Sri Lanka postal service losses increase in 2014 despite tariff increase: Central Bank


May 06, 2015 (LBO) – Sri Lanka’s state-run postal service lost 3.0 billion rupees in 2014 up 4.4 per cent from a year earlier, due to use of alternate modes of communication and unchanged operational structure even though revenue rose 11 per cent to 6.6 billion rupees.

“The Department of Posts (DOP) continued to experience operating losses in 2014, in spite of raising the minimum postage charge significantly during the year,” Central bank annual report 2014 said.

“The continued losses of DOP could be attributed to the increased availability of alternative modes of communication, while the operational structure of the postal service has remained broadly unchanged.”

Data released by the Central Bank shows that the operating loss increased by 4.4 per cent to 3.0 billion rupees in 2014, compared to the loss of 2.9 billion rupees in 2013.

The total revenue increased by 11.0 per cent to 6.6 billion rupees and the operating expenditure up by 8.8 per cent to 9.5 billion rupees.

Postage tariffs were increased after 7 years in August 2014, raising the postal charge for normal letters and business mail from Rs. 5 to Rs. 10 and Rs. 5 to Rs. 15, respectively.

Tariffs on other services were also raised with the objective of enhancing the financial position of DOP.

By end 2014, the postal service comprised 653 main post offices, 3,410 sub post offices, 524 agency post offices, 101 rural agency post offices and 4 estate post offices.

The transport and communication sub sector grew by 7.3 per cent in 2014, compared to 9.4 per cent in 2013.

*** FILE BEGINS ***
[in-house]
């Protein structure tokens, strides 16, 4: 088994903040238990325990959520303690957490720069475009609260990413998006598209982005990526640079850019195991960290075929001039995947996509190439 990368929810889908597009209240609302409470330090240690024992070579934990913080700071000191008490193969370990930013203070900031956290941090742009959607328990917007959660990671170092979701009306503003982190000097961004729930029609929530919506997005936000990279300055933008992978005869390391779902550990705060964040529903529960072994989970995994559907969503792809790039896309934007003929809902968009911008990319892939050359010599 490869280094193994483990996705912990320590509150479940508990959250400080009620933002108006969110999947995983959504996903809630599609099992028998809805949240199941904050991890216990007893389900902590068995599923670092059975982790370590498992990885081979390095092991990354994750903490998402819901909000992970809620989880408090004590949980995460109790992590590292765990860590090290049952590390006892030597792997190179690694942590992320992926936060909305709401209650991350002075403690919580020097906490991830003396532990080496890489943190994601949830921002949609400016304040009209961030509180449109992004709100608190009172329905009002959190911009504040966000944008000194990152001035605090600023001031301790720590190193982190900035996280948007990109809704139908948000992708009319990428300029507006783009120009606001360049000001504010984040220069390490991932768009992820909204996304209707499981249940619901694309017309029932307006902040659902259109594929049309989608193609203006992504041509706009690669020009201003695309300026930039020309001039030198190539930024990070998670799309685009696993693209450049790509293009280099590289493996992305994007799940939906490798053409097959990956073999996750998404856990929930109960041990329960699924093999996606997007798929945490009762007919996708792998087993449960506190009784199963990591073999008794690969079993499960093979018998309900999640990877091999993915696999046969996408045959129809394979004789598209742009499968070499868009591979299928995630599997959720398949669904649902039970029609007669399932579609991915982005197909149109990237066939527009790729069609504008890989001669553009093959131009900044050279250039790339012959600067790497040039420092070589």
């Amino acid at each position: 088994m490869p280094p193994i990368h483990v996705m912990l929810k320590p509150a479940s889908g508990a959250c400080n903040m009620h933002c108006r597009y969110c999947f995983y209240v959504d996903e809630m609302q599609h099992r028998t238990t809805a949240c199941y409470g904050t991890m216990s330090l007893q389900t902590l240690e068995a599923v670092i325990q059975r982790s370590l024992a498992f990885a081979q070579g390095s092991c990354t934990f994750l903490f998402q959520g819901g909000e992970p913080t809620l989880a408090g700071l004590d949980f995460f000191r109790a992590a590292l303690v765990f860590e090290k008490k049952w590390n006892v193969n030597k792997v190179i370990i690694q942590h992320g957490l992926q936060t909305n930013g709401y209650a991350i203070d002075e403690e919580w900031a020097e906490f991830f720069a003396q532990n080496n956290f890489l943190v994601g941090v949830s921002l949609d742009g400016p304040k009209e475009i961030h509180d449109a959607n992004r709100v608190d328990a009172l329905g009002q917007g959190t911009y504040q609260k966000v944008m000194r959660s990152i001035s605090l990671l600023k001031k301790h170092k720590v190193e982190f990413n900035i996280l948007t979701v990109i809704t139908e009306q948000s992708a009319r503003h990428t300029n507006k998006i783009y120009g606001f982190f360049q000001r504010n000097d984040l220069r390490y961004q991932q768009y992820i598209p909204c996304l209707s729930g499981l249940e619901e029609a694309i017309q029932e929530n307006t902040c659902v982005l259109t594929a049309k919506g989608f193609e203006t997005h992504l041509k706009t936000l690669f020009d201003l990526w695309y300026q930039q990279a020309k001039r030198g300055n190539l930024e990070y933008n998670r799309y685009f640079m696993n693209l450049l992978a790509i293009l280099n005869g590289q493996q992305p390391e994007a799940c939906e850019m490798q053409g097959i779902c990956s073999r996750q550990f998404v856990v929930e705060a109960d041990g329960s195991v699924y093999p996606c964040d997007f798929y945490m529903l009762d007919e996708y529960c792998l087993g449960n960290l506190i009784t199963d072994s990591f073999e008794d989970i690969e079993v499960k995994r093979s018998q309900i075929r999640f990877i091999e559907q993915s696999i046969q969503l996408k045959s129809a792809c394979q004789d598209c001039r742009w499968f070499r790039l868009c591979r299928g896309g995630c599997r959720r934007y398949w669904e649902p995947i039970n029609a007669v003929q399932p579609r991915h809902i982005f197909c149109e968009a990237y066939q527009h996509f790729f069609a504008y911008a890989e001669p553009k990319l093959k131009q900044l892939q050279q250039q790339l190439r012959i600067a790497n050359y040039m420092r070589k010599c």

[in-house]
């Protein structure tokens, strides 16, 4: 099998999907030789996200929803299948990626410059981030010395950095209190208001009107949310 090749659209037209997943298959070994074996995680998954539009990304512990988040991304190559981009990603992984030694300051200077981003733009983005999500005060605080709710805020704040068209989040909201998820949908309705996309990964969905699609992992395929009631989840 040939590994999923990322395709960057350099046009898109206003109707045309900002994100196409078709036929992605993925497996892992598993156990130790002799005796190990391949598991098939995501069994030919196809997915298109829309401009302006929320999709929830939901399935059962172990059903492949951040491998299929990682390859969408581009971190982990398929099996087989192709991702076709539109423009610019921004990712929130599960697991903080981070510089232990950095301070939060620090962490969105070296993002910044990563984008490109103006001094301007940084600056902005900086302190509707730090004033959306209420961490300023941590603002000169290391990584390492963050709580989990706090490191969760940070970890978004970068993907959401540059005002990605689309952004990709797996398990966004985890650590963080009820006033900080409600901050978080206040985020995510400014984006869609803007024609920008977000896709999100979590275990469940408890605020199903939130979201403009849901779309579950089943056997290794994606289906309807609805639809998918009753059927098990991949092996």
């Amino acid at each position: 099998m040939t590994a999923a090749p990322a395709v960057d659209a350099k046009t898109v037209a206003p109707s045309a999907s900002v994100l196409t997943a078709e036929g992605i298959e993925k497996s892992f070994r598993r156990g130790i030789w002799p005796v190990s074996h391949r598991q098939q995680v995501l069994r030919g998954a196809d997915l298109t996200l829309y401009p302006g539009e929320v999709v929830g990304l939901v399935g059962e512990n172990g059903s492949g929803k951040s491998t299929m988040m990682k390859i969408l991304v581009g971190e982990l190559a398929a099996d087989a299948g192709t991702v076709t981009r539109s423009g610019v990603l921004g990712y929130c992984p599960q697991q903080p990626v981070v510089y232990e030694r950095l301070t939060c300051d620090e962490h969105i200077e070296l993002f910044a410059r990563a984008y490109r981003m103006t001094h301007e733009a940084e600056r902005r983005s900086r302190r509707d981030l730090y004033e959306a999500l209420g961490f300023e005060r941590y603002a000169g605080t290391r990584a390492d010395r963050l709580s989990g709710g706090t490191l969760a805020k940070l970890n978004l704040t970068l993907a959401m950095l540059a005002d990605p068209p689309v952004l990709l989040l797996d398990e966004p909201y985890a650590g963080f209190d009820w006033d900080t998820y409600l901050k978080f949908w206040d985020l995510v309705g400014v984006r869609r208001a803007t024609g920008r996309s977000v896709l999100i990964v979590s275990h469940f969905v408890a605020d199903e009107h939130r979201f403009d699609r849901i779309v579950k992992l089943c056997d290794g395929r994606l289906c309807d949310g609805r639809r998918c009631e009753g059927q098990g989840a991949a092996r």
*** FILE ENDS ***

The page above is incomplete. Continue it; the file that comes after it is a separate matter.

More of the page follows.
Decelerations in the transport and post and telecommunication sub sectors compared to the previous year dampened the growth in the sub sector Sri Lanka’s telecom use has been rising in recent years, and in the end 2014, the telephone density of the country increased to 120 per 100 persons led by the incline in cellular subscribers together with the gradual increase in fixed access wired subscribers, albeit the continuous decline in the fixed access wireless connections.

Availability of phones and email use can reduce the demand for letters.

Sri Lanka’s telecom sector started to expand after a state monopoly was broken in the mid 1990s and people were allowed to supply their own phones by building privately owned networks.

Analysts say private courier services are also competing with the state service in fast business mail offering same day delivery in city areas.

There was no data available for the courier sector.

In developed nations, internet based retailing has led to a surge in parcel delivery.